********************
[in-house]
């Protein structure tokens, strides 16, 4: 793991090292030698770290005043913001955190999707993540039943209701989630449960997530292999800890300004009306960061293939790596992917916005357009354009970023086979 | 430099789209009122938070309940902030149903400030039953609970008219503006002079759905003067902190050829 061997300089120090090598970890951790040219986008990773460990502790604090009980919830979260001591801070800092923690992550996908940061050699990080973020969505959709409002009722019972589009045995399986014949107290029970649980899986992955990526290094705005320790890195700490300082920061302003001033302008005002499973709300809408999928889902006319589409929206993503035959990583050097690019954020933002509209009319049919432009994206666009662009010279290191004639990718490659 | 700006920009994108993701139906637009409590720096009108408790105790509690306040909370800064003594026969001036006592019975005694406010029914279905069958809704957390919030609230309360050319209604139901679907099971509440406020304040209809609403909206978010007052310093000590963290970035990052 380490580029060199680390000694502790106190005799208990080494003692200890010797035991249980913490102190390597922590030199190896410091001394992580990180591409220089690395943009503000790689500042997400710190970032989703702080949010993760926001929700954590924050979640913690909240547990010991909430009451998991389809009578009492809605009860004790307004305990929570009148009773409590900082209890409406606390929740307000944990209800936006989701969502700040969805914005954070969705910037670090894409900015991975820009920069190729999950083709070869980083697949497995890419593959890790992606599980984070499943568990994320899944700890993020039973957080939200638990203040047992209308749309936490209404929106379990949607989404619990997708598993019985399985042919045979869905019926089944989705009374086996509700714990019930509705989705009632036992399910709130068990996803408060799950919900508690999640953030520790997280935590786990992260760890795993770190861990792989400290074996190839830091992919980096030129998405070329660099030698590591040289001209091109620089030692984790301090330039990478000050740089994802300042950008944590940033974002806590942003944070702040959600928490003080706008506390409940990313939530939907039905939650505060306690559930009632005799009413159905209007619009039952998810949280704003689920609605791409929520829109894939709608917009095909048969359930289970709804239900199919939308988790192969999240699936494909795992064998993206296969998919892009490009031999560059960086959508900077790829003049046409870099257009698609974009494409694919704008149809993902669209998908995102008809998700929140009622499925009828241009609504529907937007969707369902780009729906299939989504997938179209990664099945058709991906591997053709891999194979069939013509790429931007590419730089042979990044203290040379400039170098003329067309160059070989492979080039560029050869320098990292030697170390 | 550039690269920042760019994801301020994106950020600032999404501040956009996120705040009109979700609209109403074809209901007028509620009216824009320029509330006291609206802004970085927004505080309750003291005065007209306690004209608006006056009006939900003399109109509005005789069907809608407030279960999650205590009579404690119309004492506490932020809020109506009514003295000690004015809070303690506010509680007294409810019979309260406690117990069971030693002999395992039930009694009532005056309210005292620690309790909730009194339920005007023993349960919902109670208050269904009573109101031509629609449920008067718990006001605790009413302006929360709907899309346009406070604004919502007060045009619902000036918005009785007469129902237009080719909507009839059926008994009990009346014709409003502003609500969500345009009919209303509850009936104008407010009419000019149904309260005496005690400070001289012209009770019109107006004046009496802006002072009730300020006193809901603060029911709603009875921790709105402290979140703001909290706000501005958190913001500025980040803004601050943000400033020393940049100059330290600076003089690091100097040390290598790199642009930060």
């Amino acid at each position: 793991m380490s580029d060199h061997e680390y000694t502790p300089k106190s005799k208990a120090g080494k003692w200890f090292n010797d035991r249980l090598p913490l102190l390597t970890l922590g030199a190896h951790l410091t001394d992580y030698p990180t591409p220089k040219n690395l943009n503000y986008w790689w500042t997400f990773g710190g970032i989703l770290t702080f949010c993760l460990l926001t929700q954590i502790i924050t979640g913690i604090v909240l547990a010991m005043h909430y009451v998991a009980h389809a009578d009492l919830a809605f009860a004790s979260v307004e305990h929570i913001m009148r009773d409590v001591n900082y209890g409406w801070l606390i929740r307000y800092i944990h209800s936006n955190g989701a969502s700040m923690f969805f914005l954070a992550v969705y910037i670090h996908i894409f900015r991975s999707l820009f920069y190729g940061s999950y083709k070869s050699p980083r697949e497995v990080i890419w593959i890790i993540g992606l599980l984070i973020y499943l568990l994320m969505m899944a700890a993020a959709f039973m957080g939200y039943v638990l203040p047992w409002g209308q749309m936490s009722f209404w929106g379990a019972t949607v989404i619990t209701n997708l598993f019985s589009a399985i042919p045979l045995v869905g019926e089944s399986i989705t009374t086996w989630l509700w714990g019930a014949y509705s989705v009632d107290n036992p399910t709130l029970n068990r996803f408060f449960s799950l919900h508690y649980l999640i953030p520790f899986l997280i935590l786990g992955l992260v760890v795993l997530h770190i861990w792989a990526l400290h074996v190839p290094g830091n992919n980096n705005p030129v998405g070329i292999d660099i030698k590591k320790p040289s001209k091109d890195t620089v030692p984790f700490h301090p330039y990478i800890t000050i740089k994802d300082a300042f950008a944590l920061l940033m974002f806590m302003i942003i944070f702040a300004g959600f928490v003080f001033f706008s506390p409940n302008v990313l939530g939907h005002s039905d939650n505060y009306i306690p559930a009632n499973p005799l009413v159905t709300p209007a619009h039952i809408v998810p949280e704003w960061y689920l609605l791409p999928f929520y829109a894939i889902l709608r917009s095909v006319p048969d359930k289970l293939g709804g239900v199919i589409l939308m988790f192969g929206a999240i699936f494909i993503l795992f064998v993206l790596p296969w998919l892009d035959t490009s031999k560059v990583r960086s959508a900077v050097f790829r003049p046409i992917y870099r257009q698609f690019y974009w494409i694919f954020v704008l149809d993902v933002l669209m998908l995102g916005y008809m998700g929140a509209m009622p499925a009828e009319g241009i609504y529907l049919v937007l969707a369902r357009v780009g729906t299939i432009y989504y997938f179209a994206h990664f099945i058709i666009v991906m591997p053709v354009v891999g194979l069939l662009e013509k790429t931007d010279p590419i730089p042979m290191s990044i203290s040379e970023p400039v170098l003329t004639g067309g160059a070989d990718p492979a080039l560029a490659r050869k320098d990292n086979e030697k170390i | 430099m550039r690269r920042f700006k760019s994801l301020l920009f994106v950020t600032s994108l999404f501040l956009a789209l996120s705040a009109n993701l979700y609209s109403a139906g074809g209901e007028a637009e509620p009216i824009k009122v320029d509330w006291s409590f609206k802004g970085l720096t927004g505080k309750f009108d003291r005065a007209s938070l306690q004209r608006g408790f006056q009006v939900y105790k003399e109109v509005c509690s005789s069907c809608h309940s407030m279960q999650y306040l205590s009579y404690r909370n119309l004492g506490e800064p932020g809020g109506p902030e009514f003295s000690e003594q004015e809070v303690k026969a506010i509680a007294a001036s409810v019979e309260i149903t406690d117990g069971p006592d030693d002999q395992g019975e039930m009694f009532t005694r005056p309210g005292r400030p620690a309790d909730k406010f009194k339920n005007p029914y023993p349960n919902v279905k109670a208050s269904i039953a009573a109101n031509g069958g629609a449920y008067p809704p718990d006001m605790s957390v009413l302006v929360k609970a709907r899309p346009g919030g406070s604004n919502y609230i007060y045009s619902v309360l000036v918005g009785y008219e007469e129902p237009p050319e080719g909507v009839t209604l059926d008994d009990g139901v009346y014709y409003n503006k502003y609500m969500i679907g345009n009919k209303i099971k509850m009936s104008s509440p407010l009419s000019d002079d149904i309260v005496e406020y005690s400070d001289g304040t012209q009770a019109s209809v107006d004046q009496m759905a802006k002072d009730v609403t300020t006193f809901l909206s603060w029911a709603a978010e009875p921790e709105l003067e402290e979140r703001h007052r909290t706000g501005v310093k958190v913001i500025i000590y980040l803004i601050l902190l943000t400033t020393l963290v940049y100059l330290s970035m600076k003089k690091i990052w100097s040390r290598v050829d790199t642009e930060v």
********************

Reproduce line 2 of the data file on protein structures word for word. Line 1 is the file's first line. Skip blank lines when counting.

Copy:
């Protein structure tokens, strides 16, 4: 793991090292030698770290005043913001955190999707993540039943209701989630449960997530292999800890300004009306960061293939790596992917916005357009354009970023086979 | 430099789209009122938070309940902030149903400030039953609970008219503006002079759905003067902190050829 061997300089120090090598970890951790040219986008990773460990502790604090009980919830979260001591801070800092923690992550996908940061050699990080973020969505959709409002009722019972589009045995399986014949107290029970649980899986992955990526290094705005320790890195700490300082920061302003001033302008005002499973709300809408999928889902006319589409929206993503035959990583050097690019954020933002509209009319049919432009994206666009662009010279290191004639990718490659 | 700006920009994108993701139906637009409590720096009108408790105790509690306040909370800064003594026969001036006592019975005694406010029914279905069958809704957390919030609230309360050319209604139901679907099971509440406020304040209809609403909206978010007052310093000590963290970035990052 380490580029060199680390000694502790106190005799208990080494003692200890010797035991249980913490102190390597922590030199190896410091001394992580990180591409220089690395943009503000790689500042997400710190970032989703702080949010993760926001929700954590924050979640913690909240547990010991909430009451998991389809009578009492809605009860004790307004305990929570009148009773409590900082209890409406606390929740307000944990209800936006989701969502700040969805914005954070969705910037670090894409900015991975820009920069190729999950083709070869980083697949497995890419593959890790992606599980984070499943568990994320899944700890993020039973957080939200638990203040047992209308749309936490209404929106379990949607989404619990997708598993019985399985042919045979869905019926089944989705009374086996509700714990019930509705989705009632036992399910709130068990996803408060799950919900508690999640953030520790997280935590786990992260760890795993770190861990792989400290074996190839830091992919980096030129998405070329660099030698590591040289001209091109620089030692984790301090330039990478000050740089994802300042950008944590940033974002806590942003944070702040959600928490003080706008506390409940990313939530939907039905939650505060306690559930009632005799009413159905209007619009039952998810949280704003689920609605791409929520829109894939709608917009095909048969359930289970709804239900199919939308988790192969999240699936494909795992064998993206296969998919892009490009031999560059960086959508900077790829003049046409870099257009698609974009494409694919704008149809993902669209998908995102008809998700929140009622499925009828241009609504529907937007969707369902780009729906299939989504997938179209990664099945058709991906591997053709891999194979069939013509790429931007590419730089042979990044203290040379400039170098003329067309160059070989492979080039560029050869320098990292030697170390 | 550039690269920042760019994801301020994106950020600032999404501040956009996120705040009109979700609209109403074809209901007028509620009216824009320029509330006291609206802004970085927004505080309750003291005065007209306690004209608006006056009006939900003399109109509005005789069907809608407030279960999650205590009579404690119309004492506490932020809020109506009514003295000690004015809070303690506010509680007294409810019979309260406690117990069971030693002999395992039930009694009532005056309210005292620690309790909730009194339920005007023993349960919902109670208050269904009573109101031509629609449920008067718990006001605790009413302006929360709907899309346009406070604004919502007060045009619902000036918005009785007469129902237009080719909507009839059926008994009990009346014709409003502003609500969500345009009919209303509850009936104008407010009419000019149904309260005496005690400070001289012209009770019109107006004046009496802006002072009730300020006193809901603060029911709603009875921790709105402290979140703001909290706000501005958190913001500025980040803004601050943000400033020393940049100059330290600076003089690091100097040390290598790199642009930060």